Radiopaedia.org has at its core, the mission to create the most comprehensive up to date radiology resource in the world and to make it available to all for free. Part of this mission is about sharing this information, and creating a community of like-minded folk from across the world.

This is one of the reasons we have a presence of Facebook and many other social media networks. We created the Radiopaedia Facebook Group to expand that dialog and to make it easier for all of us to contribute. Unfortunately as the group has expanded we have been expending more and more time and energy removing spam / advertising and trying to catch inappropriate content (e.g. images with patient details, or requests for copyrighted material etc...). We feel this time could be much better spent on our existing social media outlets as well as the site itself. As such we are going to be closing this group down. 

Don't worry though, you can still catch many cases on Radiopaedia.org Facebook page and Radiology Signs Facebook page. As such, we encourage you to upload your cases to Radiopaedia.org as we will be increasing the number of cases shared through our regular outlets, including the cases our current moderators and contributors have been sharing via this group.

Thanks for all the good times, and a big thanks to all of you who participated. Please keep in touch. 

Frank Gaillard

Founder / Editor

The term relevant negatives gets trotted out a fair bit. It should, as judicious use of actually relevant negatives is a crucial part of a quality report or oral description of a case. The problem is often the negatives given are irrelevant, or in some cases not only irrelevant but also imply that the speaker has no idea what he or she is talking about.

So what exactly is a relevant negative?

The “negative” component is fairly easy although there is confusion here also. A negative is the absence of a specific finding. It is not the same as a statement of normality. In other words “No hydrocephalus” is a negative. “Ventricles are of normal caliber” is not. The difference is important, as the use of a negative implies that a particular finding is specifically being sought and has not been found.

Now for the tricky bit; what does the “relevant” mean? Relevant to what? This is where most candidates get hopelessly confused and start muddying the waters by introducing irrelevant negatives. A relevant negative is the absence of a finding which would help in narrowing the differential diagnosis or would be important in management of the patient.

 

Crafting good relevant negatives

This is most easily explained with an example. Take the following posterior fossa mass (full case can be viewed here) and let's work out what are the relevant negatives are.

The trick is to first work out what the differential diagnosis for it is. Fortunately for this mass in a 60 year old female the likely differential is quite short: metastasis (common primaries include breast, lung, melanoma, RCC and GIT), hemangioblastoma and possibly a meningioma. We are not going to even consider an acoustic schwannoma or epidermoid as these are easily excluded by location and appearance.

Additionally as the patient is 60 years of age first presentation of von Hippel Lindau syndrome would be unusual, and it is probably safe to not dwell on it too much, lest you give the impression you do not know this.

 

Next you need to know which features are going to help you distinguish between them. They include:

  • large flow voids are common in hemangioblastomas
  • hemorrhage is common is RCC and melanoma metastases
  • broad dural base / dural tail are common in meningiomas (although can be seen in dural metastases e.g. breast cancer)
  • multiple lesions would favor metastases, or hemangioblastoma in the setting of von Hippel Lindau syndrome (unlikely in this age group).

You also need to think about management issues, the main one in this case is distortion of the fourth ventricle.

 

Relevant negatives in action

So here is how I would try and present his case. Relevant negatives are in bold.

  • Within the right cerebellar hemisphere is a rounded vividly enhancing mass with surrounding vasogenic edema. It exerts significant local mass effect, distorting the fourth ventricle but at this stage is not associated with obstructive hydrocephalus. The mass does not abut the dura, appearing intra-axial. It does not have prominent flow voids nor is there evidence of hemorrhage. No other similar lesions are seen either in the posterior fossa or elsewhere.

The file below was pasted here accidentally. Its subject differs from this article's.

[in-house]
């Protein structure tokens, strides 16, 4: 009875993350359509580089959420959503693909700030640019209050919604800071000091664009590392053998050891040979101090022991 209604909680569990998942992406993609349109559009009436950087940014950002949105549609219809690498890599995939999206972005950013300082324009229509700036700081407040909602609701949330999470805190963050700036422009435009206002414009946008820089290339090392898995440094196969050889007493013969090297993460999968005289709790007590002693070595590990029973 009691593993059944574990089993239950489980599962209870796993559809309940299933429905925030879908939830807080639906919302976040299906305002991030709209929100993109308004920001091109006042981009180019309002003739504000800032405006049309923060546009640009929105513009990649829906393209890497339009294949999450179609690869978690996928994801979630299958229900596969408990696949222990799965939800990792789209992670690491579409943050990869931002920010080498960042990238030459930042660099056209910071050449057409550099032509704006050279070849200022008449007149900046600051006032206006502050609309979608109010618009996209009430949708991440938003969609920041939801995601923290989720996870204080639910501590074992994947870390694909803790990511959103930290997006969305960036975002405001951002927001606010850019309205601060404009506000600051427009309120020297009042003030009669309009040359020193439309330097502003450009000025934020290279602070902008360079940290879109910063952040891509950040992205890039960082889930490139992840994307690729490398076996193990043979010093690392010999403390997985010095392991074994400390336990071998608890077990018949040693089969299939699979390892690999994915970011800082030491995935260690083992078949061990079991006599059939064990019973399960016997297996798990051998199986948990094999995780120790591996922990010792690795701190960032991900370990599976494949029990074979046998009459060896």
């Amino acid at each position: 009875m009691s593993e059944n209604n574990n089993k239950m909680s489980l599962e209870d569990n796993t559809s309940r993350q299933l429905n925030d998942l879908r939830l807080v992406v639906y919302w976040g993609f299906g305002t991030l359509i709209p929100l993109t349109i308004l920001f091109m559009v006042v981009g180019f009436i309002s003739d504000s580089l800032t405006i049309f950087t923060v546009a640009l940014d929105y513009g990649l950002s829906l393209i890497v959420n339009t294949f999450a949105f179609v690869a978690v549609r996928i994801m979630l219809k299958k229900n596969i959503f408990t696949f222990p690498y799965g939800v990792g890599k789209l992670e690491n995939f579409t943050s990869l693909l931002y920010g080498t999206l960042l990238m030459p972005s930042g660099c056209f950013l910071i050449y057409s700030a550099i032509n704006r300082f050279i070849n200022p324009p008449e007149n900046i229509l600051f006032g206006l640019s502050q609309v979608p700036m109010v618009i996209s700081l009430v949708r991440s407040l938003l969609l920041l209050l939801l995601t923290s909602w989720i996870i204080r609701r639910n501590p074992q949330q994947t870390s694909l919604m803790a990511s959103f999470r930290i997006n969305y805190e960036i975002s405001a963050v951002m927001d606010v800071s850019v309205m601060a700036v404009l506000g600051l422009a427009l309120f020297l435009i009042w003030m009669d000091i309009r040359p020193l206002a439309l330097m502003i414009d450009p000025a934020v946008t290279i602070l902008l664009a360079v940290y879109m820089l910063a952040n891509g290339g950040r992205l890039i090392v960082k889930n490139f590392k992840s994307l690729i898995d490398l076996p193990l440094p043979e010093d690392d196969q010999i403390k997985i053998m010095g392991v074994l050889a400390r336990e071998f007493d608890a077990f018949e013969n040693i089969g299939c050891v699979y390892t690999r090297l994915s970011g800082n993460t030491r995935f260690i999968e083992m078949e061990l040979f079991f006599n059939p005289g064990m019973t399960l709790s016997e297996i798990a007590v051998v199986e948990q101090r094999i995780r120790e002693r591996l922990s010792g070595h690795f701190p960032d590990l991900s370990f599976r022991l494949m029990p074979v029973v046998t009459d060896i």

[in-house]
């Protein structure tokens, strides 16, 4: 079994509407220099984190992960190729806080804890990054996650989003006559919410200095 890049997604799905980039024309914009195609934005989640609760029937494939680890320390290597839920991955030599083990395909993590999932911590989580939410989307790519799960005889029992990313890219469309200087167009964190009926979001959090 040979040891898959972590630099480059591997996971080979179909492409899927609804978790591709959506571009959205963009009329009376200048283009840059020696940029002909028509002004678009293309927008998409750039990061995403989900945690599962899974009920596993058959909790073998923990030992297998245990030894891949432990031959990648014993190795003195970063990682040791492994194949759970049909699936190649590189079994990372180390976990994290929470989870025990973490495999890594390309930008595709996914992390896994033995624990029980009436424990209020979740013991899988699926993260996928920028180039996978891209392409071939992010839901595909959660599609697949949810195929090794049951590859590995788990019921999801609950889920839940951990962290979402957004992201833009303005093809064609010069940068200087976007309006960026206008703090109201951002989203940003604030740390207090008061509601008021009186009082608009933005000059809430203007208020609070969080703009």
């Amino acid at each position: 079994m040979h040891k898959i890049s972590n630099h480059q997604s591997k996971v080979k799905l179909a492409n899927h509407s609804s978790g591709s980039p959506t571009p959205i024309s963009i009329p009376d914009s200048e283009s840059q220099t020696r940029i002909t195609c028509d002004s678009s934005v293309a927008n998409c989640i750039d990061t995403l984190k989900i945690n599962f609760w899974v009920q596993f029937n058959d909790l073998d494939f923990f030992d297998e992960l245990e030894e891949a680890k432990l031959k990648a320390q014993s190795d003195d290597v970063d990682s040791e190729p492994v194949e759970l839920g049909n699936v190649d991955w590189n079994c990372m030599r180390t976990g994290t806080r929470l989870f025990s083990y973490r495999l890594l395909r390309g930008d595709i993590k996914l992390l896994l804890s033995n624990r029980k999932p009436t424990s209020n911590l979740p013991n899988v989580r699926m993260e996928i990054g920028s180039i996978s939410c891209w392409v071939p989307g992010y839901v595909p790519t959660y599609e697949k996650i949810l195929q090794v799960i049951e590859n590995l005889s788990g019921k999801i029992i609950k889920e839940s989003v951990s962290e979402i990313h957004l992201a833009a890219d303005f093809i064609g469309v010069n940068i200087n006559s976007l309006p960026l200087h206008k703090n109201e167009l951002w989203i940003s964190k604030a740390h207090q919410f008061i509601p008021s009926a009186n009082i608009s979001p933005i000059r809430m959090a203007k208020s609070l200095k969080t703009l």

Then you can throw in some statements of normality if you really feel like it, although in this instance you have covered most things. You could go on and add:

  • The remainder of the scan is unremarkable for age.

Your next step would be your conclusion (or interpretation) and your reader / examiner won’t be at all surprised when you state:

  • Findings in this patient favor a solitary metastasis, and a lung or breast primary are most likely.

You don’t even need to go into why at this stage, because you have, by virtue of your description and judicious use of relevant negatives, already implied that you know the differential diagnosis and the important features of each.

It is important to note that sometimes a relevant negative does not preclude discussing a particular aspect of the case, and it would be prudent in this case to also add:

  • Despite no current obstructive hydrocephalus, urgent referral to a neurosurgeon is prudent and I would contact the treating physician to inform them of these findings.

 

Why is this so often done badly?

The problem with using relevant negatives well in the setting of an oral exam is that it requires you to have a differential very early on in the case, before you have described andy very much. This is usually the case by the time you get to your exam, but is usually not the case when you are starting out. So if have not been effectively practicing without wasting time or practicing your oral technique in the shower from the very start, you will not have been practicing the secret art of relevant negatives. The end result is that your descriptions will be longer, baggier, filled with seemingly random negatives and your examiner will be unsure of what you are going to say in your conclusion.

So, go back and practice. Look at your reports and the way you present cases and look for ways of introducing relevant negatives and removing irrelevant ones. This will have an enormous impact on how well you convey knowledge during an oral exam (see islands of knowledge vs puddles of ignorance) as well as allow you to create well crafted reports for the rest of your professional career.


Read next: Never surprise your examiner

 

Dr Frank Gaillard is a neuroradiologist at the Royal Melbourne Hospital, Melbourne, Australia, and is the Founder and Editor of Radiopaedia.org.

NB: Opinions expressed are those of the author alone, and are not those of his employer, or of Radiopaedia.org